By 1965, Douglas was building DC-8s and -9s, A-4 Skyhawks, and missile and space vehicles. Since World War II, its missiles and space launch vehicles had included Nikes, Sparrows, nuclear-armed Genies, Rocs, Skybolts, "Honest Johns," Thors, Deltas and Saturns. But in spite of all this, three events signaled Douglas' end. First, its winning Manned Orbiting Laboratory design was canceled by the Defense Department because of its need to reallocate funds to Southeast Asia. Then Douglas lost the contract for the huge C-5A cargo aircraft to Lockheed. And finally, in the commercial sector, Douglas' 650-seat airliner lost out to Boeing's 747.

By the end of 1966, it had become obvious that Douglas needed both new capital and, in the opinion of the Wall Street firm Lazard Frères that was helping Douglas with its problems, new management .On January 13, 1967, Douglas accepted an offer from McDonnell Aircraft Corporation, headed by James S. McDonnell, to buy a large amount of Douglas stock, providing Douglas with the cash it needed, and to merge. Government approval followed quickly, and the Douglas Aircraft Company gave way to the McDonnell Douglas Corporation. The new company began operations on April 28, 1967.

—Judy Rumerman

References and Further Reading:

Bowman, Martin W., compiler. Douglas - Images of America. Stroud, Gloucestershire, England: Tempus Publishing Limited, 1999.

Francillon, Rene J. McDonnell Douglas Aircraft Since 1920. London: Putnam, 1979.

Morrison, Wilbur H. Donald W. Douglas: A Heart With Wings. Ames, Iowa: Iowa State University Press, 1991.

Pattillo, Donald M. Pushing the Envelope – The American Aircraft Industry. Ann Arbor, Mich.: The University of Michigan Press, 1998.

Pearcy, Arthur. Douglas Propliners: DC-1 – DC-7. Shrewsbury, England: Airlife Publishing Ltd., 1995.

Woods, George Bryant. The American Manufacturing Industry: Present and Future Prospects. New York: White, Weld & Co., 1946.

Educational Organization

Standard Designation (where applicable

Content of Standard

International Technology Education Association

Standard 6

Students will develop an understanding of the role of society in the development and use of technology.

International Technology Education Association

Standard 8

Students will develop an understanding of the attributes of design.



C-133, Cargomaster military transport

The Douglas C-133 Cargomaster, a four-engine turboprop transport, was larger and faster than earlier Douglas military cargo airplanes. It first flew in 1956.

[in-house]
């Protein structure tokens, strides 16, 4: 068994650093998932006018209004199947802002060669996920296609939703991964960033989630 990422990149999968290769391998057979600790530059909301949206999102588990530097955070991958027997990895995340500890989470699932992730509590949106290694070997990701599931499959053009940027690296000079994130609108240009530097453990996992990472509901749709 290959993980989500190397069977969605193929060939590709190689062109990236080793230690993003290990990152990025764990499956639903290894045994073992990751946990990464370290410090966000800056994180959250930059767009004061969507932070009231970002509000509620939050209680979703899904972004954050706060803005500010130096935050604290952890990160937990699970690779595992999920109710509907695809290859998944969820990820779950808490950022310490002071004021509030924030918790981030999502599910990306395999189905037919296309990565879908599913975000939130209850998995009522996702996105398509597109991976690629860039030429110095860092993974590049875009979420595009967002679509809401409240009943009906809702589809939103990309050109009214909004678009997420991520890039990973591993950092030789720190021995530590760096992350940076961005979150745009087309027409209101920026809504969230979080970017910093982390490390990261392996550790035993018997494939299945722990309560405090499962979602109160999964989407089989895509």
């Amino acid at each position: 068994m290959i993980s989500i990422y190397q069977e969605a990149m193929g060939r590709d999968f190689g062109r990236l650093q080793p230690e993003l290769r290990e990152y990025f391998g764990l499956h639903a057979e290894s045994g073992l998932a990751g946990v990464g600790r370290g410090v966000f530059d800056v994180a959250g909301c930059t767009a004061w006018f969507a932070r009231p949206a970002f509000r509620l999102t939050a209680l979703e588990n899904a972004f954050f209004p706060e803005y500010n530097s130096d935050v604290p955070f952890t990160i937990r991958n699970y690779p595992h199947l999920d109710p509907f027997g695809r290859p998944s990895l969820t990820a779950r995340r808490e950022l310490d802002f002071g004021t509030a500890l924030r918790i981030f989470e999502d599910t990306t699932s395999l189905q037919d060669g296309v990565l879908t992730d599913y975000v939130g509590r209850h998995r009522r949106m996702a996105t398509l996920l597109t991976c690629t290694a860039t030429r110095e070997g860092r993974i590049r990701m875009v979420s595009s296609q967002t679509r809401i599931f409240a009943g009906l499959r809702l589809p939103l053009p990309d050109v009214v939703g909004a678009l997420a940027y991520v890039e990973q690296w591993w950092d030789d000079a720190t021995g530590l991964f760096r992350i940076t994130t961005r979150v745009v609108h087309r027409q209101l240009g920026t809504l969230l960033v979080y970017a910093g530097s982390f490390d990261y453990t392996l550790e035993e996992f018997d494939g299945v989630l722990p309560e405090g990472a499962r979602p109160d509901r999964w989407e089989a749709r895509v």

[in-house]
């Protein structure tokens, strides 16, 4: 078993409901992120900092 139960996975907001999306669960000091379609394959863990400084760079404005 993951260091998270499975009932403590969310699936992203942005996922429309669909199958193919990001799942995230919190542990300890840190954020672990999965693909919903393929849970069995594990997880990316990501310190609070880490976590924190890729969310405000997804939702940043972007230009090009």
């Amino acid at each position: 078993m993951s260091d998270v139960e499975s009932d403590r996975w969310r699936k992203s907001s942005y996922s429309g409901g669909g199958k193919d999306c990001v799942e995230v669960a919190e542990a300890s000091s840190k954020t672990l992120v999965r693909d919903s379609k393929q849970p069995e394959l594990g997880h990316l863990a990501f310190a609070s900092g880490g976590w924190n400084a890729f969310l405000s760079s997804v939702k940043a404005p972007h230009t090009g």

DC-4

The Douglas DC-4 could carry about 42 passengers. Its military counterpart was the C-54 Skymaster.




DC-5

Only 12 DC-5 two-engine transports were built, 1939.




DC-6/C-118 Liftmaster commercial/military transport

The Douglas DC-6 was one of the first airplanes to fly a regularly scheduled around-the-world route. The larger, all-cargo DC-6A first flew in September 1949. Douglas built 175 DC-6, 77 DC-6A, and 286 DC06B.




DC-7 commercial transport

The DC-7 was the last of the Douglas propeller-powered transports. It was introduced in 1953.




Skyray landing

The one-seat Douglas Skyray was named after the undersea manta ray it resembled. It could climb to 40,000 feet in two minutes and reach Mach 1 during a dive. In 1953, it was co-winner of the prestigious Collier Trophy.




DC-8

The DC-8, powered by four jet turbine engines and capable of speeds of more than 600 mph, first flew on May 30, 1958.




C-9A interior

The C-9A, based on the DC-9-30, was adapted for Air Force use to transport sick and injured military personnel. The Navy also ordered 19 under the designation C-9B.




Model 188 airline demonstration

The Model 188 short takeoff and landing (STOL) aircraft was a demonstration aircraft designed to demonstrate civil and military capabilities, 1969.




DC-9

The DC-9 made its first flight on February 25, 1965 and entered airline service in December of the same year. At 976 total units produced in eight variations, the DC-9 ended its 17-year production run in 1982.




DC-10

Since its first flight in September 1970, the versatile DC-10 has been popular on transcontinental and intercontinental routes that do not need the seating capacity of the 747.




Donald Douglas

Donald Douglas.